AMD has settled a false advertising lawsuit that was launched in the US back in 2015. AMD's agreement to pay $12.1 million is thought to be a good deal, to eliminate risks and expenses of further litigation going forward.
If the court estimated fifth of customers come forward to make a claim, each customer will get $35 per chip bought. As the size of the 'pie' is defined, that figure can vary up or down depending upon how many people get around to filling in the required forms. It is thought that lawyers will take about 30 per cent of the $12.1 million pie, leaving about $8.8 million to be divided between the Bulldozer owners.
Four execution core modules surrounded by caches and I/O
The crux of the complaint against AMD concerns the advertised core counts of the Bulldozer chips. As we reported back in 2015, AMD was accused of false advertising, fraud, breach of express warrant, negligent misrepresentation and unjust enrichment due to the core counts advertised in this range of CPUs.
To recap, Bulldozer combines two integer cores in a module, with a shared floating-point unit and a shared L2 cache. Multiple modules are combined to create CPUs. In the class action lawsuit the plaintiffs asserted that a Bulldozer CPU which claims to offer 8-cores cannot necessarily perform eight calculations simultaneously and should therefore be described and advertised as a 4-core chip.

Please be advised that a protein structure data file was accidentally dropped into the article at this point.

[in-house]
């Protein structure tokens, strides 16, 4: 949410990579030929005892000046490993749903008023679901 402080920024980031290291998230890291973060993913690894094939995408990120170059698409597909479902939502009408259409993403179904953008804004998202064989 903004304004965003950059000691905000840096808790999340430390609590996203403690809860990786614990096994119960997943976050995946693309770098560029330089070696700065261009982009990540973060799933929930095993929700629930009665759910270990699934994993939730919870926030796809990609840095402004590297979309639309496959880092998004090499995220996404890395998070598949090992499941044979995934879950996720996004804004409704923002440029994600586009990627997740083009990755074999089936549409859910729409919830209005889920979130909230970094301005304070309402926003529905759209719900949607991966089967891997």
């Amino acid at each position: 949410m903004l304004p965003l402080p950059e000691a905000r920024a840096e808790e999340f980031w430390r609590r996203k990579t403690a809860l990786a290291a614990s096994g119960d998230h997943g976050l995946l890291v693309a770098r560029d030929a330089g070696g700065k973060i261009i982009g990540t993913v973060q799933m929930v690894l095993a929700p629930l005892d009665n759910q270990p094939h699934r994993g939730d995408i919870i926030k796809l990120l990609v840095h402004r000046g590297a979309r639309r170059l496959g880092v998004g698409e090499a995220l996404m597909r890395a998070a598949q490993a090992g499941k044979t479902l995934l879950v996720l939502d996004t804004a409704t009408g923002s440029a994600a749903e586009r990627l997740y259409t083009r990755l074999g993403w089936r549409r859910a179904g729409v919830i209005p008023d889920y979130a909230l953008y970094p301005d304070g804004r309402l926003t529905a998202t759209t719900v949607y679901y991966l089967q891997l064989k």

To qualify for the settlement as an AMD Bulldozer customer you must have bought one of seven different AMD chips that the company advertised as having eight cores, either through AMD's website or while living in California, reports The Register. A PDF of the AMD legal agreement is available via El Reg too.
Launch prices for the AMD Bulldozer chips ranged between $115 and $245 back in 2011. If you are interested in how Bulldozer performed and the HEUXS editor's thoughts about the design, you can head back to our AMD Bulldozer FX-8150 in-depth review from November 2011.